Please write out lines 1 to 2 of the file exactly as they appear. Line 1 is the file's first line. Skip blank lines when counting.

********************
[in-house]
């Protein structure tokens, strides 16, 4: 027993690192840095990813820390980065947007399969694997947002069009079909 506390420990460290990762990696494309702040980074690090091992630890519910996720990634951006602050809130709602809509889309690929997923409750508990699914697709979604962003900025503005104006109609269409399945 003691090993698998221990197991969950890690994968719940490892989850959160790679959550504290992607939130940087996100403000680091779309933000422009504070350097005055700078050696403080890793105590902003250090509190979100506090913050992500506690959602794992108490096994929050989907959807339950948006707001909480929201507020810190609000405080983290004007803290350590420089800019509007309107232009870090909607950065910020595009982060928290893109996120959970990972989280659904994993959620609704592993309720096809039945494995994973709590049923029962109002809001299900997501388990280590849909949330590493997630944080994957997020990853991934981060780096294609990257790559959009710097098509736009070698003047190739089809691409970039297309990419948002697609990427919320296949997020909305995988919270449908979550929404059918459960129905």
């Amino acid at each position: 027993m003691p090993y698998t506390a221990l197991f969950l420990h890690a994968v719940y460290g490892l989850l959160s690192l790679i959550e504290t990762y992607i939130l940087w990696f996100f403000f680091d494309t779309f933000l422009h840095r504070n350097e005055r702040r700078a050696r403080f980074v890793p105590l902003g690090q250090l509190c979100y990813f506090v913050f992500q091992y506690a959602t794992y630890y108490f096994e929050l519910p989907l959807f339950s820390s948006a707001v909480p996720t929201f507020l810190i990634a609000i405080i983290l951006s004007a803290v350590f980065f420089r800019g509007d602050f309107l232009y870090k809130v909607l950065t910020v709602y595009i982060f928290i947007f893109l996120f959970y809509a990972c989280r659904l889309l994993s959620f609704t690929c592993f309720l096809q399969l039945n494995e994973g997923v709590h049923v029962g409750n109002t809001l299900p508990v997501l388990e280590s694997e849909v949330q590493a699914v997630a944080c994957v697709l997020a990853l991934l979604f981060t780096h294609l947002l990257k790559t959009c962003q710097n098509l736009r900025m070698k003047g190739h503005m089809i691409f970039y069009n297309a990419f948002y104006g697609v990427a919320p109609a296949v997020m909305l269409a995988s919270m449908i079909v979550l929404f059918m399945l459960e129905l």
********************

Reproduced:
[in-house]
């Protein structure tokens, strides 16, 4: 027993690192840095990813820390980065947007399969694997947002069009079909 506390420990460290990762990696494309702040980074690090091992630890519910996720990634951006602050809130709602809509889309690929997923409750508990699914697709979604962003900025503005104006109609269409399945 003691090993698998221990197991969950890690994968719940490892989850959160790679959550504290992607939130940087996100403000680091779309933000422009504070350097005055700078050696403080890793105590902003250090509190979100506090913050992500506690959602794992108490096994929050989907959807339950948006707001909480929201507020810190609000405080983290004007803290350590420089800019509007309107232009870090909607950065910020595009982060928290893109996120959970990972989280659904994993959620609704592993309720096809039945494995994973709590049923029962109002809001299900997501388990280590849909949330590493997630944080994957997020990853991934981060780096294609990257790559959009710097098509736009070698003047190739089809691409970039297309990419948002697609990427919320296949997020909305995988919270449908979550929404059918459960129905």